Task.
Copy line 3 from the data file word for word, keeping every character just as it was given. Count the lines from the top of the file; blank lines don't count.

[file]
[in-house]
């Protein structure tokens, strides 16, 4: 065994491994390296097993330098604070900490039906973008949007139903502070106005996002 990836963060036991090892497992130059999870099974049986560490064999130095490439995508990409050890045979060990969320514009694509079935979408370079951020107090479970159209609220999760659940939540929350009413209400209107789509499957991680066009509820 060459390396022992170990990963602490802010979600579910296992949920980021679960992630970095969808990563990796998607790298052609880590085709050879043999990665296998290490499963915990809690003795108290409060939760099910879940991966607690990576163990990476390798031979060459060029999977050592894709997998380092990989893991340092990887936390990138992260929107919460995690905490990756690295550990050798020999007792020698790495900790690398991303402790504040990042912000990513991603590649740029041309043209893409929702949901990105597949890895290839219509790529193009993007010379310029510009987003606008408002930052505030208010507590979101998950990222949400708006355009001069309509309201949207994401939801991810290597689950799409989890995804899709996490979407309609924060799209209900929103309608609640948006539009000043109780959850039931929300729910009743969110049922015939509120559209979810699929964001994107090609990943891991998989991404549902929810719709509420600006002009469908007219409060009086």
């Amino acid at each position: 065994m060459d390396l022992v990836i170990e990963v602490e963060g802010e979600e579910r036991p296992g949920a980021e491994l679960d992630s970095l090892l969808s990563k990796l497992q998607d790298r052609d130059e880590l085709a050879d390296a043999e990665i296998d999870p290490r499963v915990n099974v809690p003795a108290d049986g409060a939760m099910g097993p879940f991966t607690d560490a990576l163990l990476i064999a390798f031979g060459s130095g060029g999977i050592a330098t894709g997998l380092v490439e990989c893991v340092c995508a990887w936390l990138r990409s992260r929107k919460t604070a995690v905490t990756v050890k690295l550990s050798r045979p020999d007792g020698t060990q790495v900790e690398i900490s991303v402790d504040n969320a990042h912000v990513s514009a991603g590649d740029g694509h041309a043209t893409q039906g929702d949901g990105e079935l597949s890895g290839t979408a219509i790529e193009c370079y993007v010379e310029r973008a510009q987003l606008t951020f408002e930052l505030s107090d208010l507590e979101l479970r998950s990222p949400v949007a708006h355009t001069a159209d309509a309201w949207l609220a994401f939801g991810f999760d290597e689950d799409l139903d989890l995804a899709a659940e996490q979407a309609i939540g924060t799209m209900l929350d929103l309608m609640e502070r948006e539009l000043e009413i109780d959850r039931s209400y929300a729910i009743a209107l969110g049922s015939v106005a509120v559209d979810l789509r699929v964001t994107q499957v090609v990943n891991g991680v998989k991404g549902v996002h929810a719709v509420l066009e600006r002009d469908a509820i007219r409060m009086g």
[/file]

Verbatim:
């Amino acid at each position: 065994m060459d390396l022992v990836i170990e990963v602490e963060g802010e979600e579910r036991p296992g949920a980021e491994l679960d992630s970095l090892l969808s990563k990796l497992q998607d790298r052609d130059e880590l085709a050879d390296a043999e990665i296998d999870p290490r499963v915990n099974v809690p003795a108290d049986g409060a939760m099910g097993p879940f991966t607690d560490a990576l163990l990476i064999a390798f031979g060459s130095g060029g999977i050592a330098t894709g997998l380092v490439e990989c893991v340092c995508a990887w936390l990138r990409s992260r929107k919460t604070a995690v905490t990756v050890k690295l550990s050798r045979p020999d007792g020698t060990q790495v900790e690398i900490s991303v402790d504040n969320a990042h912000v990513s514009a991603g590649d740029g694509h041309a043209t893409q039906g929702d949901g990105e079935l597949s890895g290839t979408a219509i790529e193009c370079y993007v010379e310029r973008a510009q987003l606008t951020f408002e930052l505030s107090d208010l507590e979101l479970r998950s990222p949400v949007a708006h355009t001069a159209d309509a309201w949207l609220a994401f939801g991810f999760d290597e689950d799409l139903d989890l995804a899709a659940e996490q979407a309609i939540g924060t799209m209900l929350d929103l309608m609640e502070r948006e539009l000043e009413i109780d959850r039931s209400y929300a729910i009743a209107l969110g049922s015939v106005a509120v559209d979810l789509r699929v964001t994107q499957v090609v990943n891991g991680v998989k991404g549902v996002h929810a719709v509420l066009e600006r002009d469908a509820i007219r409060m009086g």